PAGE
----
Bowhunting is supposed to be a solitary sport where you spend all day hanging in a tree with nothing but your thoughts and the hoped-for interruption of a whitetail.
You are your own critic. If you move prematurely, make a poor shot or don't take a shot at all, you have only yourself to blame.
Sometimes you learn something; other times you learn to live with your mistakes.
I think most bowhunters like it that way. I know I do, at least for the most part.
Last season, though, Lee Walt and I tried a new form of bowhunting, a double-team effort that was born from season’s past. Each opening day, Todd Crook and I spend the first couple of days on a stand at Walt and Dino Miller's deer club along the southern end of the Arkansas River.
The rules of the club don't allow guests to shoot bucks, so Crook and I are there to do the honors on the numerous doe in the area. Meanwhile, Walt and Miller concentrate on bucks.
This is one of the great things about being a bowhunter. Most clubs have recognized the need to kill more doe, but it's not something they are all fired up about getting done. Bowhunters, on the other hand, relish every hunt, regardless of whether it's a doe or a buck.
So, when clubs with too many deer want to rid themselves of a few doe, bowhunters can often wrangle themselves a lot of introductions to some pretty good places.
But as is usually the case when I go on one of those doe-only trips, all I ever see are mostly bucks -- normally a good one, too -- while the buck hunters are besieged by doe.
That was the case last year. So, this season we figured out a way to take care of it.
Walt and I decided to hunt together. He was in one tree, and I was in another a few yards away. By the end of the day, it gave me a different perspective of a sport I thought I knew pretty well.
Double-teaming is an interesting way to hunt. With small clicks of our tongue or whistles, we could let the other know when a deer was close. With four eyes scanning the thickets, I'm certain we picked out deer that would have passed unnoticed if either of us had been by ourselves.
Wide eyes and pointing fingers provided other means of communication. Picture a grown man with eyes as big as pancakes and a fist full of fingers pointing straight up and held close to an ear, and you get a good vision of what Walt looked like when he noticed a nice buck slipping in behind me.
It paid off in the way we had hoped, but in other ways as well. The morning hunt produced two bucks and two doe. One buck, a small six-point, wasn't deemed worthy by Walt, and the other, a nice eight-point and definitely worthy, was thought to be a bit too far.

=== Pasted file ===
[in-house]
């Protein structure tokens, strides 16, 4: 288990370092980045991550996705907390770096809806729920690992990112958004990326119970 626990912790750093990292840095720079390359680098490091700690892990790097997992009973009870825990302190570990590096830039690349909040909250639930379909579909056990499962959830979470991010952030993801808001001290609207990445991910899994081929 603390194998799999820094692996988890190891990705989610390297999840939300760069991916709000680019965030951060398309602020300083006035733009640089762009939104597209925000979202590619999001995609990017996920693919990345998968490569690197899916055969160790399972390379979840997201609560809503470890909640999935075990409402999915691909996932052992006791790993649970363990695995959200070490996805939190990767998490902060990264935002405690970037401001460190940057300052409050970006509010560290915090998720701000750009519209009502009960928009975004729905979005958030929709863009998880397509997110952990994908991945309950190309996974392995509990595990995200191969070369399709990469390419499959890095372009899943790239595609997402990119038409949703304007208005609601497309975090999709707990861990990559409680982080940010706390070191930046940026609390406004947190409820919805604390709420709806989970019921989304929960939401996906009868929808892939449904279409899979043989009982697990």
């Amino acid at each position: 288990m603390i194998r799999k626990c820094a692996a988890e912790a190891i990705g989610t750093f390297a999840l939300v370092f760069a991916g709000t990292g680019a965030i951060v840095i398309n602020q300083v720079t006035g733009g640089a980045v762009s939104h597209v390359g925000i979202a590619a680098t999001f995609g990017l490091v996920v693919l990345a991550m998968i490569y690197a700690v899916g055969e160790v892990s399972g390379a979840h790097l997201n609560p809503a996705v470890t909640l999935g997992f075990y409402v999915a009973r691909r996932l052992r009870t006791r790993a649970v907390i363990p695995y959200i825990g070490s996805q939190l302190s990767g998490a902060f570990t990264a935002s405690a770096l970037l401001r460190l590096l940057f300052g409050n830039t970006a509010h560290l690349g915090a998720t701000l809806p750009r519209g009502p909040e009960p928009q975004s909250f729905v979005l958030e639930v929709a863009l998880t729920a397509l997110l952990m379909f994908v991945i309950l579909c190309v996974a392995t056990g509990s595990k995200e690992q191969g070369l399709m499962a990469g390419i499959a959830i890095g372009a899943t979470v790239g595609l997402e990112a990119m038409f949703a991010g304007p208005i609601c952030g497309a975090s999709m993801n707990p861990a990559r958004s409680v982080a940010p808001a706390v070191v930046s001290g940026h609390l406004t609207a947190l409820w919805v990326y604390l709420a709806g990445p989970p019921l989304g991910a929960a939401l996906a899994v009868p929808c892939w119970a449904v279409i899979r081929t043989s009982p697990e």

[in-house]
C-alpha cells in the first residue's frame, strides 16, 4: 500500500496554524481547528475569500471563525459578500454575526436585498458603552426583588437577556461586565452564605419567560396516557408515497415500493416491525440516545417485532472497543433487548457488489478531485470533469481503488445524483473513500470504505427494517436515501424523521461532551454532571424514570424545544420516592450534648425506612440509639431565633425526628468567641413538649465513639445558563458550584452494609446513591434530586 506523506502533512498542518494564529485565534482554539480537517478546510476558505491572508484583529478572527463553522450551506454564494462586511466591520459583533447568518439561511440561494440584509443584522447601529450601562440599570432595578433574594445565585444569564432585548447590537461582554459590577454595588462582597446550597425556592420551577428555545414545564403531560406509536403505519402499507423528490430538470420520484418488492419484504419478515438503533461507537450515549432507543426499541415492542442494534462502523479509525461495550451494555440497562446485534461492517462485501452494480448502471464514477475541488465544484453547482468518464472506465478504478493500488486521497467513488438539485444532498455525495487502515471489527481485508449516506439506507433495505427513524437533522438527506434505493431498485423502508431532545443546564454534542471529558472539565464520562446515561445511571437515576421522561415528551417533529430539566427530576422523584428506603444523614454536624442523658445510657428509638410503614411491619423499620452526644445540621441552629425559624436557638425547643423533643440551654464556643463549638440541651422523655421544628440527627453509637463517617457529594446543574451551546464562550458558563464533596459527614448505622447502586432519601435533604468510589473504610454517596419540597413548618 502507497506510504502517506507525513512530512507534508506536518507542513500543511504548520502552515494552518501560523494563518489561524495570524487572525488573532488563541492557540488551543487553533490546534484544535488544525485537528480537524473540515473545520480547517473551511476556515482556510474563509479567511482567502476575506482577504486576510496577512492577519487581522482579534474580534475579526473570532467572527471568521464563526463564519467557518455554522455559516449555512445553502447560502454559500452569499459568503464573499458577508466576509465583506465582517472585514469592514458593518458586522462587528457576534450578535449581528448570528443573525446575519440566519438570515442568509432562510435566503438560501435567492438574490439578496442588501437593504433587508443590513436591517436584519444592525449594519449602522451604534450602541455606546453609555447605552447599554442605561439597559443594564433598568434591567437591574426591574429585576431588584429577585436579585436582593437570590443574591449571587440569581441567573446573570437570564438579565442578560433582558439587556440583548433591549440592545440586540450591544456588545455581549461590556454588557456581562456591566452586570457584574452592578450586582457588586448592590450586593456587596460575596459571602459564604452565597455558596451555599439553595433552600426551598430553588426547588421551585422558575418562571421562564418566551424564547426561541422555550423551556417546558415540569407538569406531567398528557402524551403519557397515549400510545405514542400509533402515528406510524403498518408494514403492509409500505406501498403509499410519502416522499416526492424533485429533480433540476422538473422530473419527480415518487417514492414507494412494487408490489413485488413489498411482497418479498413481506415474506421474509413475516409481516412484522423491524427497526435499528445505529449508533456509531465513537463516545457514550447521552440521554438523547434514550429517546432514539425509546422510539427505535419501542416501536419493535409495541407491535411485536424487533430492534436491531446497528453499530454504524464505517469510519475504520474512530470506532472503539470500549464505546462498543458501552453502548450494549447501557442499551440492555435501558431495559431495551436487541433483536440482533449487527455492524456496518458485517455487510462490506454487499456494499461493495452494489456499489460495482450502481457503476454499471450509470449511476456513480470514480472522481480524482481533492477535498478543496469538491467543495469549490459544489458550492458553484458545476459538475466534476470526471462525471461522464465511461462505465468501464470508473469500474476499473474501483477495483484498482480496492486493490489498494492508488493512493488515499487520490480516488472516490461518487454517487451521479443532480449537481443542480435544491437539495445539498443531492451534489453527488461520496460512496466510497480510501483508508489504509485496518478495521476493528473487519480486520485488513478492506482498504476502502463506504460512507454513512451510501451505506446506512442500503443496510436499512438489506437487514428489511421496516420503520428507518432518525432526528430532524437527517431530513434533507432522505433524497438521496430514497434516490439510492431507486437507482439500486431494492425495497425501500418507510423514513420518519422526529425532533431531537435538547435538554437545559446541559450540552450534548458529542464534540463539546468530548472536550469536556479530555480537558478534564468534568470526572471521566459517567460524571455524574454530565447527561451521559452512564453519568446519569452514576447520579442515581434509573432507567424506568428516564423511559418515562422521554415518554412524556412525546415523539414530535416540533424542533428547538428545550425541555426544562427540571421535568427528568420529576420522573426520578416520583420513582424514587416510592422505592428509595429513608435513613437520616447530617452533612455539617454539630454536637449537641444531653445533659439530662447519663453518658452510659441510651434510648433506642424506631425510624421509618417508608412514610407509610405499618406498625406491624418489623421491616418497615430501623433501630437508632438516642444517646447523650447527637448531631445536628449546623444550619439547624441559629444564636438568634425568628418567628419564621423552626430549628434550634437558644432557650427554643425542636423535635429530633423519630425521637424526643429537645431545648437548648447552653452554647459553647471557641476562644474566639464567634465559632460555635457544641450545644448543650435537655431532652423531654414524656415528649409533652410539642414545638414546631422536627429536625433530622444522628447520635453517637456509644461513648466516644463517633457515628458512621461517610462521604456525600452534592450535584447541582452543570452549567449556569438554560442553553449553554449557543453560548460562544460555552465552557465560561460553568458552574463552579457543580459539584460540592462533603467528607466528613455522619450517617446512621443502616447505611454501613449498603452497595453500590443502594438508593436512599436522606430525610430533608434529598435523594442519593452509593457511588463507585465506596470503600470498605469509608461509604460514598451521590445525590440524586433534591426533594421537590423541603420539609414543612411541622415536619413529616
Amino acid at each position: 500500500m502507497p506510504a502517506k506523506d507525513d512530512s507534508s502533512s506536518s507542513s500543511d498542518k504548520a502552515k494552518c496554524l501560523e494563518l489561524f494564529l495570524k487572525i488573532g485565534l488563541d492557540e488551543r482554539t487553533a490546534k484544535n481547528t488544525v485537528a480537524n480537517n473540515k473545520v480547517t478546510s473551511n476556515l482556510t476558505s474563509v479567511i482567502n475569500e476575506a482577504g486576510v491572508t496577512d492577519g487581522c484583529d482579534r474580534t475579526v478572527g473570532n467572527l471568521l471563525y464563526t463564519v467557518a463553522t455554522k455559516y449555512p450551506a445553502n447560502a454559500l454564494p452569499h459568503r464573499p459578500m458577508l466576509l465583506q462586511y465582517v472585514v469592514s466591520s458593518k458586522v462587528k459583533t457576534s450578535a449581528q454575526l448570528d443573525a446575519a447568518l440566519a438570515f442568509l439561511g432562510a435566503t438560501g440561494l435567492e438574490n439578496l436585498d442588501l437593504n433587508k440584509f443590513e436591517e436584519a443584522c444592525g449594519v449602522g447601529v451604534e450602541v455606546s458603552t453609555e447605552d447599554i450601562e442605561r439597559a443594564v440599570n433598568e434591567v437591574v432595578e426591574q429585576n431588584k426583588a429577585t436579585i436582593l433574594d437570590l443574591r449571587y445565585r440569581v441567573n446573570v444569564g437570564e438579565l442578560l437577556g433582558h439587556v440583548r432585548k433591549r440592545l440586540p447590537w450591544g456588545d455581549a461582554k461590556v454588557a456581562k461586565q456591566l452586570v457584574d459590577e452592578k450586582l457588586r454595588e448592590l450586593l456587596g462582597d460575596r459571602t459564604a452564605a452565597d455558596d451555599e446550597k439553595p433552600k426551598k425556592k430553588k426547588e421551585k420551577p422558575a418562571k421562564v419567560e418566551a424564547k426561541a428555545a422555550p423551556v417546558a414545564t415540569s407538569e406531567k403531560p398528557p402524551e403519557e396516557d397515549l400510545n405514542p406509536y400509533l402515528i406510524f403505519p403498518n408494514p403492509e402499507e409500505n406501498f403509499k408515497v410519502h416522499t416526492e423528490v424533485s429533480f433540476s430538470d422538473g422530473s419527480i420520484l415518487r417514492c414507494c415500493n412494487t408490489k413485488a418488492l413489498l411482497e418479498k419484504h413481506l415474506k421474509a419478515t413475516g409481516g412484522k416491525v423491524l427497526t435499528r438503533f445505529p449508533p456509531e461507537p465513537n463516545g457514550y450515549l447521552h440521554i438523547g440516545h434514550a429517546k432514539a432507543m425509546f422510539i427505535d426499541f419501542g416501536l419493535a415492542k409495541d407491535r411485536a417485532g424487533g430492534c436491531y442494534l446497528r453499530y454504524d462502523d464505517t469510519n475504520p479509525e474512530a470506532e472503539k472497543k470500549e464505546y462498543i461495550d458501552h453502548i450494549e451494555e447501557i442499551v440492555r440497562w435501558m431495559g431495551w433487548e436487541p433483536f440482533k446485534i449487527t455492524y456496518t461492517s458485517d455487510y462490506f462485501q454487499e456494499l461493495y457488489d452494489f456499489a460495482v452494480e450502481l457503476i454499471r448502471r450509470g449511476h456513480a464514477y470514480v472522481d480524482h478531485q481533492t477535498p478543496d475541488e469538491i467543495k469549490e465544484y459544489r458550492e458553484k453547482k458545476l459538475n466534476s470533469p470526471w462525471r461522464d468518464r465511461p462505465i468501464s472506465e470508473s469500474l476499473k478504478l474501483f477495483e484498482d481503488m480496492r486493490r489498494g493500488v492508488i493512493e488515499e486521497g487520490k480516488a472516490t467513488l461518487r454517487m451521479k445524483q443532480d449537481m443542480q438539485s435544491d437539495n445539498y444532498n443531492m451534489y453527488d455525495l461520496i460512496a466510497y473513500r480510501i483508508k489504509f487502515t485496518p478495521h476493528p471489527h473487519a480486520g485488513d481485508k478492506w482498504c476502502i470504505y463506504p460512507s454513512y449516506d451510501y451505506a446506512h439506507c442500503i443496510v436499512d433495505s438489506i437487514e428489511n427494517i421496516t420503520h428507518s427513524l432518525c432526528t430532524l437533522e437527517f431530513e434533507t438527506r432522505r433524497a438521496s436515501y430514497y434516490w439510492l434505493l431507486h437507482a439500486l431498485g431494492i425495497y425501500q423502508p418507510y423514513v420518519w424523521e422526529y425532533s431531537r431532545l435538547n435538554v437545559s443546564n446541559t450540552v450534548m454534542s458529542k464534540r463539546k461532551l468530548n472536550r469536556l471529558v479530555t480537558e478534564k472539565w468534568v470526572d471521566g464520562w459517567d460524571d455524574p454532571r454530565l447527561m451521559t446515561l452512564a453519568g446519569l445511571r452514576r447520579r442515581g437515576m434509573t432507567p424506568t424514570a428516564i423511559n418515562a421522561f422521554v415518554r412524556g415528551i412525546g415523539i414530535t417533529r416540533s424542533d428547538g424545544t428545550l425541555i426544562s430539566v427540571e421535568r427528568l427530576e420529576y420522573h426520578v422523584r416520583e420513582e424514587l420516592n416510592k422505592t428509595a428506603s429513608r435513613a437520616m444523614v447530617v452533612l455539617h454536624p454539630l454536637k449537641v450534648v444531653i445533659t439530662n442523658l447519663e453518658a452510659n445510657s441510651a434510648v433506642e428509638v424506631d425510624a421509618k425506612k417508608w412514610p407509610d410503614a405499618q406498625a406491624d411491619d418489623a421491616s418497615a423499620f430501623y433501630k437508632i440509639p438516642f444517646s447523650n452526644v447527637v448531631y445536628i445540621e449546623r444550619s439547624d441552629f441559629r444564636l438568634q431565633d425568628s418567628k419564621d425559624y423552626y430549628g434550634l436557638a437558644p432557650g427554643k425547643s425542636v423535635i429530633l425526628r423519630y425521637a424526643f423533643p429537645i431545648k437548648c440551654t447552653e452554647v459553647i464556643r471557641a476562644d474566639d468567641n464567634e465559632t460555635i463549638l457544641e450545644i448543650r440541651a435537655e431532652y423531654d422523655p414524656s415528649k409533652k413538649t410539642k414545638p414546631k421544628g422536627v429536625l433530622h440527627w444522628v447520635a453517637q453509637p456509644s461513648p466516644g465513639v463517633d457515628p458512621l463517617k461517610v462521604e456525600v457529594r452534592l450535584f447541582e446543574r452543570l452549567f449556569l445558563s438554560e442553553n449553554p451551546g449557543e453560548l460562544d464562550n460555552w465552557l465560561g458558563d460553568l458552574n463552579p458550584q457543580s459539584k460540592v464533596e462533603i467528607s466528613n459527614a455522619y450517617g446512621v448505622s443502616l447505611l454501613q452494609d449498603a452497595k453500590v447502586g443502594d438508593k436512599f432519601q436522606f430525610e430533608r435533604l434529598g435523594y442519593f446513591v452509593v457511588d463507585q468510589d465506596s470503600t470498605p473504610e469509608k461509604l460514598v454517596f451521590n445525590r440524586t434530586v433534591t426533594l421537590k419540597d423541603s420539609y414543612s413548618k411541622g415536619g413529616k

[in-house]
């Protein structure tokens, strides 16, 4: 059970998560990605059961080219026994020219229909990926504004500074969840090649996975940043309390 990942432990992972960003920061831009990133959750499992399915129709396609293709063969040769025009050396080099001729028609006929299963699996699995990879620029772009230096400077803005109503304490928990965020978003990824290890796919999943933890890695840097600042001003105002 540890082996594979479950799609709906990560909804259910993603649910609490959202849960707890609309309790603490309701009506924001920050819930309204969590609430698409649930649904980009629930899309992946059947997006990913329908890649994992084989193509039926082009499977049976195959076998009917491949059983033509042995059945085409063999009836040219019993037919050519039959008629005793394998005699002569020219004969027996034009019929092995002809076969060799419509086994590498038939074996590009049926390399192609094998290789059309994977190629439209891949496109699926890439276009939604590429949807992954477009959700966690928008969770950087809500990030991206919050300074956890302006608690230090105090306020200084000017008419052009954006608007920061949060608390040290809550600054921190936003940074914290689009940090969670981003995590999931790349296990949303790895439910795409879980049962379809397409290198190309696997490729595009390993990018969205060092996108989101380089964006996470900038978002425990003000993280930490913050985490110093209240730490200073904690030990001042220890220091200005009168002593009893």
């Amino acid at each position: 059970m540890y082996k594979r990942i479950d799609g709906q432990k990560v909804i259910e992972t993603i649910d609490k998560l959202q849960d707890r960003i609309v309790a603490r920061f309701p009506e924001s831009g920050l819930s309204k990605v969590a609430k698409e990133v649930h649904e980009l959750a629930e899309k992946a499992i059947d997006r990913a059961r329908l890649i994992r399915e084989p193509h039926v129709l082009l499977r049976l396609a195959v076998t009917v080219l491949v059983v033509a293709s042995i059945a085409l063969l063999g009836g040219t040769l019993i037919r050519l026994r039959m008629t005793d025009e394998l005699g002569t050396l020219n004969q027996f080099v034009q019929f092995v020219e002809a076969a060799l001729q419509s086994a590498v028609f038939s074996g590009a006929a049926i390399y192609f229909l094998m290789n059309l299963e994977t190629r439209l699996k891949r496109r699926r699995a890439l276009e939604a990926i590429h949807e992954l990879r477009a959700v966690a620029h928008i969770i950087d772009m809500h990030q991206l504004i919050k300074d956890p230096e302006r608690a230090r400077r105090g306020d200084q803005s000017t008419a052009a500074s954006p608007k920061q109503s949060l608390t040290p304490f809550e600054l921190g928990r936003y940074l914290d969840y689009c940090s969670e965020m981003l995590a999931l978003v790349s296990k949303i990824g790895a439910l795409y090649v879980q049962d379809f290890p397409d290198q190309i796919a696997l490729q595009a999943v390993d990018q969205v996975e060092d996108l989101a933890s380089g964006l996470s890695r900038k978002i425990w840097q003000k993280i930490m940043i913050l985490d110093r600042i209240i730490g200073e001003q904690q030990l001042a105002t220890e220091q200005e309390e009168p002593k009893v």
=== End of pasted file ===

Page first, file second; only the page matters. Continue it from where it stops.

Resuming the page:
Or maybe Walt didn't want to miss in front of a spectator. The pressure he felt was double.
For me, knowing that you can't shoot a deer allows you to sit back and relax. The only tense moments were wondering if Walt was going to take the shot.
On the other hand, the tense moments of making the shot with an audience watching switched to my tree stand when the doe showed up. Either way, it's always nice to drop an animal with a bow, but it's nicer when you can share it with a friend.
The circumstances of a deer being in range, drawing the bow and making the shot is something that has taken place many times in the past 20 years. It's something that happens where you remember the view from your eyes only.
It's a different view watching it from another vantage point.
That afternoon, Walt enjoyed the same tense moments with a really nice 10-point, the one that produced the wide eyes and the fingers extending out of his head as he communicated to me that it was coming.
It was behind me and off to my left, just movement out of the corner of my eye, but I could see every move Walt made.
I'm sure I've had the same look on my face in the past. I had just never had the opportunity to reflect on it until then.
If you want to understand the attraction and excitement of bowhunting, there's nothing like watching in real time the actions of a deer and the reaction of a hunter trying desperately to make the right moves right before your eyes.
I know I get excited, but I'd never seen excitement until I looked in Walt's eyes while he was looking at the deer, waiting and hoping for it to get closer.
I've felt tense, but I'd never seen tense until the deer lifted its nose to test the air for a warning scent and the activity translated directly to Walt and straight through his spine.
I've been calm, but I'd never seen the eerie calm that takes over the instincts of the hunt and allows a hunter to get the job done until I watched Walt in painstakingly slow motion ease the bow in position, draw and concentrate on what he was doing.
I've been gratified by a good shot, but I'd never felt the instant gratification I felt when I heard the familiar thwack of arrow hitting a target and saw Walt's calm turn into a silent celebration of pumping fists and dance steps on a small platform.
I didn't have anything to do with the shot, but I will never forget the process seen under a different set of circumstances.
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